By Zach Isaiah Chiah
If there is one noticeable trend in the civil service, it is the transition from legal to business language. The civil service engages in work plans, measures results using key performance indicators, analyses return on investment and identifies business opportunities.
Such language has also made its way into the Ministry of Education.
Most companies and now the civil service use the idea of stakeholders. Stakeholders is a very important business concept. Entry level business classes at pre-university level teach students that understanding the target-market is the first key to any business. College level classes get in more detail and describe stakeholders as key targets especially in the service sector.
The Ministry of Education also has its own stakeholders.
But not all stakeholders are created equal, all stakeholders are important but some are more important than others. Perhaps the most important stakeholders that the MOE has are neither the parents nor the ministry but the students. It is the students of today who will be the adults of tomorrow, and the are the reason for the education system.
‘Every school a good school’
Education Minister Heng Swee Keat introduced the term ‘every school, a good school’ at the start of his tenure. He has had a very tough time convincing parents of the ministry’s vision. So tough that PM Lee had to come out and support him at the National Day Rally.
“I believe we can make every school a good school and we have done a lot of that to ensure that every school provides a good education for the students. We give them the resources, we give them the good teachers, we emphasise values and we have made a lot of progress towards this goal.”
Slogans work because they capture the imagination. This slogan does not work because it does not capture, in a sound-bite, the common aspirations of all stakeholders.
From a business perspective, the fact that target market does not buy-in is itself proof that 1) the concept is not good, 2) the marketing is poor.
The government has responded on the belief that the latter option is correct. I think it’s more a problem with the concept.
When we were young our teachers would tell us that sticks and stones could break our bones but words would never kill us. As we grew up we realized how much more insidious words were. It is words that has created a society which looks down on students in ITE and brands them as ‘it’s the end’, it is also words that has created a society which envies academically successful 18 year olds as future pillars of society.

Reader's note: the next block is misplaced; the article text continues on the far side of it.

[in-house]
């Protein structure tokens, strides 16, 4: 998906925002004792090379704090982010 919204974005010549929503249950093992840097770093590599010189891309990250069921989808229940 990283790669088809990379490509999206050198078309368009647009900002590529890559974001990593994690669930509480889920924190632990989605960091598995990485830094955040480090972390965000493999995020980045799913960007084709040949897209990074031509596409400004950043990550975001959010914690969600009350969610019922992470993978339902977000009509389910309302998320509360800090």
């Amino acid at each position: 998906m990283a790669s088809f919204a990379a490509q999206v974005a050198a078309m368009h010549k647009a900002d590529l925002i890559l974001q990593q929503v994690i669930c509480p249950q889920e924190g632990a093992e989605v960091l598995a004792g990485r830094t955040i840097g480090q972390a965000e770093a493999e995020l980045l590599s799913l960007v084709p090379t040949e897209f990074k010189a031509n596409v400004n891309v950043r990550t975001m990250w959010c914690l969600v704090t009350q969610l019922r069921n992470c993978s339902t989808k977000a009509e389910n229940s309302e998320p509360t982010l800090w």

College level introductory Communications classes teach that personal identity is affected by societal impact. A slogan is important because if it catches on it can affect the way people think. A slogan can affect the way the way we look and think about things. The oft-bandied Swiss standard was a successful slogan from that standpoint.
Slogans also have a way of symbolizing ambition in an area.
It is not often that the Singapore is characterized as not ambitious enough. This time though the slogan is simply not being ambitious enough.
Speaking about a school being good is rather confusing. What makes a good school? Grades, programs, facilities, teachers? What does a good school look like? Is the ambition for every school to be an infrastructural mini-RI? Opinions will differ.
Yet, if every school is a good school then no school is a good school. The word good can only be meaningful if there is bad and everything in between. It is one of those ambiguous words that is relative, just like ‘day’ only existing because there is ‘night’. Parents competed for streaming (EM1 versus EM2 versus EM3), after it was replaced with advanced subjects there was competition for the children to be advanced in all subjects. There have to be good, better and best schools (which is code for weak, normal and top), there’s no way around it. It is almost impossible to fathom parents here buying into the idea that every school is equally good because Singapore, unlike Finland, is not egalitarian yet.
Beyond the semantics however, the slogan does not motivate students and the teachers too.